"Any dispute, controversy or claim which may arise out of or in connection with this Deed, or the execution, breach, termination or invalidity thereof, shall be settled in accordance with provisions of clause 19 of the Share Pledge."

  12. At the same time, the Leblanc Pledge Agreement was also terminated.

  13. The net effect of these new arrangements was to replace the Bank's short-term loans secured by pledges of shares in a company which owned valuable Moscow real estate with long-term unsecured bonds. The claimants say that this was a commercial restructuring requested by the Bank which was negotiated at arms' length with a significant number of senior staff at the Bank, and which they understood to be intended to provide the Bank with bonds which would pay a higher interest rate and (as they could be used to raise funds through repo transactions) would provide the Bank with urgently needed liquidity. The Bank on the other hand alleges that it was the victim of a fraud which resulted in US $500 million worth of secured loans being replaced by worthless bonds which provided no regular coupon payments as (while interest accrued) interest payments were deferred until maturity of the bonds in 2032.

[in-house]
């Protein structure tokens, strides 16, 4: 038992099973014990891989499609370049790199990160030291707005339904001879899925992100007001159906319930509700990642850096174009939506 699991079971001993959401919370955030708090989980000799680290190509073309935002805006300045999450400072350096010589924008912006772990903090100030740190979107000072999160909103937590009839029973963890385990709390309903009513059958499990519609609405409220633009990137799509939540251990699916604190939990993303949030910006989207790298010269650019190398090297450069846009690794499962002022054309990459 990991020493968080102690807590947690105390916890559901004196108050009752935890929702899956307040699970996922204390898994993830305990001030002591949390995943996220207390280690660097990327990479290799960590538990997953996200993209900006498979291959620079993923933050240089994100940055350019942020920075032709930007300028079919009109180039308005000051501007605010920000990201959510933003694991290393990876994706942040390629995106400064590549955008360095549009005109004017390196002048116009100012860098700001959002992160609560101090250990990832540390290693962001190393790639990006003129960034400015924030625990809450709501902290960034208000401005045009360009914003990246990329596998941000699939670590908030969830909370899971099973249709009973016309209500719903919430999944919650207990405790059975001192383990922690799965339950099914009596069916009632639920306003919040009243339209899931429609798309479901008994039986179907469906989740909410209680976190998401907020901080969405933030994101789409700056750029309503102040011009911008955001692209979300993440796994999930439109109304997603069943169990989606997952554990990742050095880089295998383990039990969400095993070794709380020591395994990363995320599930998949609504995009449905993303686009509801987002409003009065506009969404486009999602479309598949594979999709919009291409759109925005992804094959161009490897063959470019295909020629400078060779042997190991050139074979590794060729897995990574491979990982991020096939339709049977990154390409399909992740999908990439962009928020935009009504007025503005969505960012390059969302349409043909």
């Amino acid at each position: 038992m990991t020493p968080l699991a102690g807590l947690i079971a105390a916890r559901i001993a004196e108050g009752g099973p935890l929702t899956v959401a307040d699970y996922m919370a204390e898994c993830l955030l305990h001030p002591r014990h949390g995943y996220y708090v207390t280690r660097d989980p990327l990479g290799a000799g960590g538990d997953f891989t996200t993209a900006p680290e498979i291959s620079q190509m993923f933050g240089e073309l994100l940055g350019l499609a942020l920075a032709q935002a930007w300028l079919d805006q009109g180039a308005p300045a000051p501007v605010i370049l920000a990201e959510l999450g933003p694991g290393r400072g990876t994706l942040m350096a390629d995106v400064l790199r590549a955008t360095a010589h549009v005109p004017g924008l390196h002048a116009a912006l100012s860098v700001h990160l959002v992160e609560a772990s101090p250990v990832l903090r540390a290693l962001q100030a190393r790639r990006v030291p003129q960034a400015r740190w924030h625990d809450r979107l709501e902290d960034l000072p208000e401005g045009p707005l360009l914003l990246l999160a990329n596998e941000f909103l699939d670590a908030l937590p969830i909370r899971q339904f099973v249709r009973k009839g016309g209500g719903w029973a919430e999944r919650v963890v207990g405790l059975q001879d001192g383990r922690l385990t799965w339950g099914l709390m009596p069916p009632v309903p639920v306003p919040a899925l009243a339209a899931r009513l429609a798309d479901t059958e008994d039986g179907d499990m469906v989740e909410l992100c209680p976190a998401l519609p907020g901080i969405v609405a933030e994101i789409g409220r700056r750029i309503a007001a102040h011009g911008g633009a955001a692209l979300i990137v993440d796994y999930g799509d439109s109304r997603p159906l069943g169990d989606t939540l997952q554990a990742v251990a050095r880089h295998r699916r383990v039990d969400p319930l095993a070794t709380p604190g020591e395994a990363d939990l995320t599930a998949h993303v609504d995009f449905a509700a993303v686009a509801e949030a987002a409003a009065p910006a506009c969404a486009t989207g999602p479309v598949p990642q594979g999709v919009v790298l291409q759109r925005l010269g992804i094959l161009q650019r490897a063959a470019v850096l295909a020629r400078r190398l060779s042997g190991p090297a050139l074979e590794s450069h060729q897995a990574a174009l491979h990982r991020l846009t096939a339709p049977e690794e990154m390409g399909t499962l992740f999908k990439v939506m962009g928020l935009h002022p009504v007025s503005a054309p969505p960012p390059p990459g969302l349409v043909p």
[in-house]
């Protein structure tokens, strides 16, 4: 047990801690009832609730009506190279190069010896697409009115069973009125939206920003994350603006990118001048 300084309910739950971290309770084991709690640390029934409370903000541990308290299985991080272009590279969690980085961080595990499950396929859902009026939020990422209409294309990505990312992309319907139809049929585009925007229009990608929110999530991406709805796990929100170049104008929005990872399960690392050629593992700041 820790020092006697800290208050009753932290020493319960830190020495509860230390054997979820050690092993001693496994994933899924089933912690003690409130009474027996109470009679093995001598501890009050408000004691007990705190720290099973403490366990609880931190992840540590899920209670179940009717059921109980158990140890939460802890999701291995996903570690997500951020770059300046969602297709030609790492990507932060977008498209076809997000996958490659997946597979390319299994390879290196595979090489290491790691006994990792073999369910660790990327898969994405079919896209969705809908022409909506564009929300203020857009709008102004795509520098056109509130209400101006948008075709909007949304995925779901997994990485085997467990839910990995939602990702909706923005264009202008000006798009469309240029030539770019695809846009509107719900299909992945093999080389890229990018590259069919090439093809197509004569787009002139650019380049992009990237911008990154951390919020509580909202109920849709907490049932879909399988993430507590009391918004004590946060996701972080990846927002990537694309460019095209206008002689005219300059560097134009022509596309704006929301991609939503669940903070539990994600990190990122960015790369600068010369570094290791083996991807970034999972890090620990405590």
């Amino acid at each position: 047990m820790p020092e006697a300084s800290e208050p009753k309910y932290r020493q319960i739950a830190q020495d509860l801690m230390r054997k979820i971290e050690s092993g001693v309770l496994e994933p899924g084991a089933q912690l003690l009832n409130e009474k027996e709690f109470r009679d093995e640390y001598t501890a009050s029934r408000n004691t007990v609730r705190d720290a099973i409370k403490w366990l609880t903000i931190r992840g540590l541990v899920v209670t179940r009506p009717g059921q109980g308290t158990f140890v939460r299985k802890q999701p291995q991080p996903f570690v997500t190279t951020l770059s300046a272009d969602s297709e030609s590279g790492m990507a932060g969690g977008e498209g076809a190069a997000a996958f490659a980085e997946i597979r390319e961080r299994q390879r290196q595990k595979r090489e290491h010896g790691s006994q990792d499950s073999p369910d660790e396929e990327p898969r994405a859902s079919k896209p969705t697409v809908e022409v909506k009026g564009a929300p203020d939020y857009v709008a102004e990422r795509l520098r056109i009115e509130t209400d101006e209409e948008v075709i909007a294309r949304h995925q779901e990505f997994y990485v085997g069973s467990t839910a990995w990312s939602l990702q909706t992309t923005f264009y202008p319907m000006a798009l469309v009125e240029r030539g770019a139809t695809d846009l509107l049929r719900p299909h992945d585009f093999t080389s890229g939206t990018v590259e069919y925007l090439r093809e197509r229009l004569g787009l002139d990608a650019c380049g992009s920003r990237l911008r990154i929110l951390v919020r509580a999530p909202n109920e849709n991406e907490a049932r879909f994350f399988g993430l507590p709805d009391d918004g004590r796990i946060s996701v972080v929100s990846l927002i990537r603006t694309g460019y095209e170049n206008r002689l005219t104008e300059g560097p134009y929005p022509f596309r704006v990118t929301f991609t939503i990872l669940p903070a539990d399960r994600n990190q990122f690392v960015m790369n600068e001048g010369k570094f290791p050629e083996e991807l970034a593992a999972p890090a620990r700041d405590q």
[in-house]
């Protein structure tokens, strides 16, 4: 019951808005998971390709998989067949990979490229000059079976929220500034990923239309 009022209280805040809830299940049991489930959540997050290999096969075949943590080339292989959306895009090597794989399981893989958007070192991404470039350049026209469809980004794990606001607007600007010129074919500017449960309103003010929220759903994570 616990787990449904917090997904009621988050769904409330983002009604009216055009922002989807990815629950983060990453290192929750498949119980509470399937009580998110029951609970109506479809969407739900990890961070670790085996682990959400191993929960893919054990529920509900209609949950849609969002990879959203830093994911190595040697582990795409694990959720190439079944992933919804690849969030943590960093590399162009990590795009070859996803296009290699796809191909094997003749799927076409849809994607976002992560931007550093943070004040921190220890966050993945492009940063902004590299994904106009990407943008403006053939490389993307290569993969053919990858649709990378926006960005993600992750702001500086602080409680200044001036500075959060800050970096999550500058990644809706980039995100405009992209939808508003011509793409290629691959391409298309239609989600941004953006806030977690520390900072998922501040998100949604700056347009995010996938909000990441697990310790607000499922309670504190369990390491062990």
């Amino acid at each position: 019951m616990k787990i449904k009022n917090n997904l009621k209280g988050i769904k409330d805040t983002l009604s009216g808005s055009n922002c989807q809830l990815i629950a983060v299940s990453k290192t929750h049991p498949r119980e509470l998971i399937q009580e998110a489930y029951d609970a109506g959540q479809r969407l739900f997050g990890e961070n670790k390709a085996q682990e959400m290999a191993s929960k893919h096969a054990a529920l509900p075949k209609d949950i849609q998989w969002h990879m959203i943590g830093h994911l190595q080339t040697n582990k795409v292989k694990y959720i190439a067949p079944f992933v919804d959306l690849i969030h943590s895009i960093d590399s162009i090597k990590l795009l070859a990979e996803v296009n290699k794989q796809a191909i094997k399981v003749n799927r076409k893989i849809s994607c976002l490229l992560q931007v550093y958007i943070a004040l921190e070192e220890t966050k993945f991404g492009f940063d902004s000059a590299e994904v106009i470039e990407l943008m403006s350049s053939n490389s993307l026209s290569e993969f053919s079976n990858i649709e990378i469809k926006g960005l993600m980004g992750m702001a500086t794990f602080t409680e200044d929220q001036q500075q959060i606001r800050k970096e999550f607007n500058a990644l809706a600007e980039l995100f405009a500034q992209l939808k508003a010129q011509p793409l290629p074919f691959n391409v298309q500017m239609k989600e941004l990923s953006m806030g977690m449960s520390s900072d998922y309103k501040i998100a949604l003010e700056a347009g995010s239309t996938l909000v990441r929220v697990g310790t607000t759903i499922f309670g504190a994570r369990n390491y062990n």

14. It is common ground that it is not for this court to determine which of these rival contentions is correct.

  15. Since the August transactions, the claimants have transferred their shares in O1 Properties to other Cypriot companies within the O1 Group and the shares have been pledged as security to another Russian bank, Moscow Credit Bank, as security for other loans. The claimants say that, as the Pledge Agreements had been terminated, they were entitled to deal with these shares as they saw fit. The Bank relies on these transfers as evidence of the alleged fraud.

    The Bank's temporary administration